‘Aquascience’ is a University of Manchester outreach event run by staff from the Faculty of Life Sciences. It is designed to introduce people to issues related to the pollution of lakes and rivers. Pollution of freshwaters is an important global issue and Aquascience is designed to bring this to the attention of both school children and the general public. This allows them to engage with research currently carried out at the University and to provide a teaching and learning service to schools. Aquascience gives people an idea of what sort of organisms you find in lakes and rivers, how they can be used in pollution monitoring and includes of a suite of activities that can be tailored to different audiences.
The largest event is Aquascience-max, which is a two day outreach event. The first day is based at the participating school, with a team of aquatic scientists from the University taking a group of school children to a local lake and river to sample the water, plant and animal life. The day begins in the classroom, with an introductory lecture on why rivers and lakes are important, and how we can sample them. There is never any need to persuade the pupils to enter the water - as soon as they arrive at the river bank they don their waders and get in the water! The pupils take pH and other readings then sample the invertebrates and water for pollution analysis. After lunch the pupils sample a nearby pond or lake and take samples of phytoplankton and water. After a quick review of their collections, the day ends with the pupils having gained an understanding of how professional ecologists and scientists samples rivers and lakes, and have their very own samples of river invertebrates, lake phytoplankton and water.
On Day 2 the pupils come to the University to analyse their samples, starting their day with an introductory talk about using organisms to monitor pollution. They are then taken to the laboratories where small groups of children are given their river kick sample, from which they have to sort out the invertebrates from all the non-living stuff such as leaves, stones etc. Once sorted, they have a closer look under a dissecting microscope and using a simple guide designed by the staff, they identify what they have found and, using a simple scoring system based on the tolerance of different invertebrates to pollution, they work out how polluted the river is. They then compare the findings from looking at the biota with a chemical analysis of the nutrients and ammonia. After lunch the pupils go on a tour of the University, encouraging them to think about attending Higher Education themselves. The pupils then spend the afternoon looking at the phytoplankton sample from the lake/pond. Not many pupils have ever had the chance to look down microscopes at such inspiring microscopic organisms and they invariably find it exciting with lots of impressive algae to look at and identify. Using the presence of indicator species they then decide how eutrophic the lake/pond is. They then compare their diagnoses with that from nutrients and chlorophyll-a data from their water samples. See http://www.ls.manchester.ac.uk/schoolsandcommunity/schooleventhighlights... for a video of us sampling. Due to the two-day time scale of Aquascience-max many schools cannot afford the time commitment so we also provide a 1-day experience, where we provide the phytoplankton and biota, and the pupils come into University to analyse the samples.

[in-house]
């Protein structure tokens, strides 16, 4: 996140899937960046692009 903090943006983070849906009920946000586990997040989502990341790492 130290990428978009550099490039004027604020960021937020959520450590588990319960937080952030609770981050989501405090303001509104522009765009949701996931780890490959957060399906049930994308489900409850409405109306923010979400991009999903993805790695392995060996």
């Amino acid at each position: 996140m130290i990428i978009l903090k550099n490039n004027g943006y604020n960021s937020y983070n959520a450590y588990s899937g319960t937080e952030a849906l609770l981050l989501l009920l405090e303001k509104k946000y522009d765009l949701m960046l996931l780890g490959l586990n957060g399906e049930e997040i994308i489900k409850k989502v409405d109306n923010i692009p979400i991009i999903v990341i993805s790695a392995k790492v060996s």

Both the pupils and staff are given questionnaires to fill out at all events and are encouraged to write comments. The feedback from pupils has been excellent and the day is not only fun but highly educational too. The work that pupils have carried out has been applied to their studies for their GSCE's and BTEC assignments, with the pupils using the data they obtained to write up their assignments. ''It was mint'' or ''mega'' were some of the comments from the pupils, and it wasn’t only the students that enjoyed the experience with staff members giving comments such as "......you have helped to enrich our students learning. I am sure now some of them realise what is out there for them, if they wish to pursue their studies at University of Manchester in the future. I wish I had been given the same insight many years ago!! After today I have been inspired to make my ideas of testing our local mere and river happen.’’
Our schools activities have been a great success and a number of schools will be taking part in Aquascience in the future, with the University using it as a way of furthering good relations with local schools and encouraging wider participation in higher education. However, we don’t want a young person relying on his/her school to be involved as it is important for us to reach out to a wider audience. It is for this reason that we developed a cut down ‘roadshow’ version of Aquascience. In this version we go out to the public, and with samples of river invertebrates, phytoplankton and microscopes we set up a stand in a public place, allowing us to engage with the widest possible audience, from young people to adults. Aquascience-roadshow has been very successful, and has been exhibited at Museum open days, Science Festivals and University open days.
It is also important to leave a legacy, and it for this reason that we are now developing ‘Aquascience-school’. This will be a downloadable instruction pack for schools, containing all the information they need to set up their own sampling programme. This will widen Aquascience’s exposure well beyond the 5,000 people we have already reached.
Aquascience is therefore not a single outreach activity, with a specific target audience, but is better thought of as a family of activities that can be tailored to different audiences, time scales and occasions with its flexibility facilitating the maximum public engagement with organisms and their environments - ecology in action!